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Investment view

This has been one of the more disappointing summers of recent years. Hail masquerading as snow in Hull and tornadoes in Yorkshire – quite how the head of the Bournemouth tourist board felt that weather forecasters were misrepresenting the British summer, I cannot imagine.

Given that in London we were basking in some fairly hot sunshine last week, the weather was clearly delivering a mixed message. The same could be said of economic data. The Federal Reserve Bank&#39s open markets committee decided against raising interest rates, which did the US market no harm, but a business confidence index published in Germany suggested a slowdown in the economy. I find this surprising, given that production rose by an impressive 3 per cent annualised during the first half of this year and job vacancies are now at the highest level since shortly after reunification. Perhaps German businessmen are trying to head off another increase in interest rates by the European Central Bank. Perhaps I should concentrate more on my holiday plans.

This year, I intend to stay fairly close to home, visiting France. I am grateful to the French. In the virtual portfolio I run for a TV programme, it is France that has delivered the best returns. With a rise of more than 6 per cent so far this year, even adjusted for the poor performance of the euro, it has knocked the UK into a cocked hat. The FTSE 100 is still 5 per cent down despite better recent performance.

So many managers are punting for Europe – and France in particular – as the place to put your money for the rest of the year, that I confess to feeling just a little worried. Still, the signs are good. Europe has plenty of ground to make up economically. The benefits of a low interest rate environment and cheap currency are beginning to be seen in rising corporate activity, notwithstanding last week&#39s Ifo index in Germany. Growth should be ahead of our own for the next 12 months, while inflation, other than in unfortunate places like Ireland, should remain subdued. True, at a 2.4 per cent average for the eurozone, it is above the ECB&#39s target of 2 per cent but there are no signs of serious upward pressure.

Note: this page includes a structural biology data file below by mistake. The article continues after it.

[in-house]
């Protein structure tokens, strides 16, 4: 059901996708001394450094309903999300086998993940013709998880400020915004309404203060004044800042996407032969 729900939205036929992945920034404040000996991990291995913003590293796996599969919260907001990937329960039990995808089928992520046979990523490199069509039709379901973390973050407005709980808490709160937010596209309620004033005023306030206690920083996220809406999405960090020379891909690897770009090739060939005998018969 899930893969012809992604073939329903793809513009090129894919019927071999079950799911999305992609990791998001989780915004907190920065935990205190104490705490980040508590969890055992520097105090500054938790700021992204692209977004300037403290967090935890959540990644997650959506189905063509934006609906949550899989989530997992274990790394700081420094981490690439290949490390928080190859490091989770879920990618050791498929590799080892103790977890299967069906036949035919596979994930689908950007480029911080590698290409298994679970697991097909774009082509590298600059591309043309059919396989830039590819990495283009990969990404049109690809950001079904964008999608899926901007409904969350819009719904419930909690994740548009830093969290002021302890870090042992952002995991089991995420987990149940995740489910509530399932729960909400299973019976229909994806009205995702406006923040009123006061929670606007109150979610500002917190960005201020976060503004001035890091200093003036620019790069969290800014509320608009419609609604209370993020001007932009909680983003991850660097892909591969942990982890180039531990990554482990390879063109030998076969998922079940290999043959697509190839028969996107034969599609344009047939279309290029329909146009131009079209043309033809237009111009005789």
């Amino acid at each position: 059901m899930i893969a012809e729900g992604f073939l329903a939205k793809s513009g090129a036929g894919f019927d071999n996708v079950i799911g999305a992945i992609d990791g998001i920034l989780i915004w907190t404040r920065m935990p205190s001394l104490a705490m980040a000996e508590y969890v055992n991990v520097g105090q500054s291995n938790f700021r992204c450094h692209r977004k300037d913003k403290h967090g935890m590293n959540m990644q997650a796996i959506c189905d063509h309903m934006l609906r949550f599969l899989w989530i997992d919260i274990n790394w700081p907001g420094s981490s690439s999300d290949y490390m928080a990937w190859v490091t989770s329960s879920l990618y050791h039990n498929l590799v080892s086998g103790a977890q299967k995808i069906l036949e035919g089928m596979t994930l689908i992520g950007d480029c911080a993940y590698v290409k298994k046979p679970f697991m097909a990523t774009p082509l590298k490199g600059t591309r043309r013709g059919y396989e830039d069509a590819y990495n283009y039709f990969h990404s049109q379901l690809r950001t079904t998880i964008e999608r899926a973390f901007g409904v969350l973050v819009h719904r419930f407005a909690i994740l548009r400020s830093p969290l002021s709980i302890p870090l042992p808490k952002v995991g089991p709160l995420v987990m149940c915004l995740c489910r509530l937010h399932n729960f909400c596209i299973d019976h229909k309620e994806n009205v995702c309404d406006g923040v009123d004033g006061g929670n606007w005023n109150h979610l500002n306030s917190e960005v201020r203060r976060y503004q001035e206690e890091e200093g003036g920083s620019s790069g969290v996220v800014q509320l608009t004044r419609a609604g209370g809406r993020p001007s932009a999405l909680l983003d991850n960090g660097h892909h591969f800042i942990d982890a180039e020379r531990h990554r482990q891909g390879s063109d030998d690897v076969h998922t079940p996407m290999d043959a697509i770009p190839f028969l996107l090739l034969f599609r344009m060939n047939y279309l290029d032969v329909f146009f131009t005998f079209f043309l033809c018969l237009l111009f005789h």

On the plus side, there is the added spice of emerging countries on the doorstep, all anxious to embrace consumerism now the Communist shackles have been shed. There is enormous room for growth in GDP per capita around the edges of Europe. Even countries such as Portugal are still only little more than half as wealthy as, say, Germany.

Among the investment trusts to regale us with reasons to buy at G&N&#39s recent London seminar was the Govett European enhanced investment trust. I am always interested to learn about what is happening there as it is run by an ex-colleague of mine, Peter Kysel. He was pretty upbeat about prospects for his trust but, then, he could afford to be. Performance since last autumn has been stunning. He points to the low inflation/rising economic growth background which he believes will continue to support markets that do not suffer from extended valuations. Government deficits are also coming down. Just look at how much money Germany received for the mobile telephone licences. There is also much ground to be made up through streamlining manufacturing, while corporate M&A activity should continue to blossom. Add to that a growing equity culture and it all sounds very exciting.

Of course, the Govett trust has a complex capital and investment structure, so it will not suit everyone. Still, Europe looks as though it should continue to find favour among investors. It is becoming very hard to spot the divide between continental European and UK companies, a process that a merged stock exchange, if it happens, will speed.

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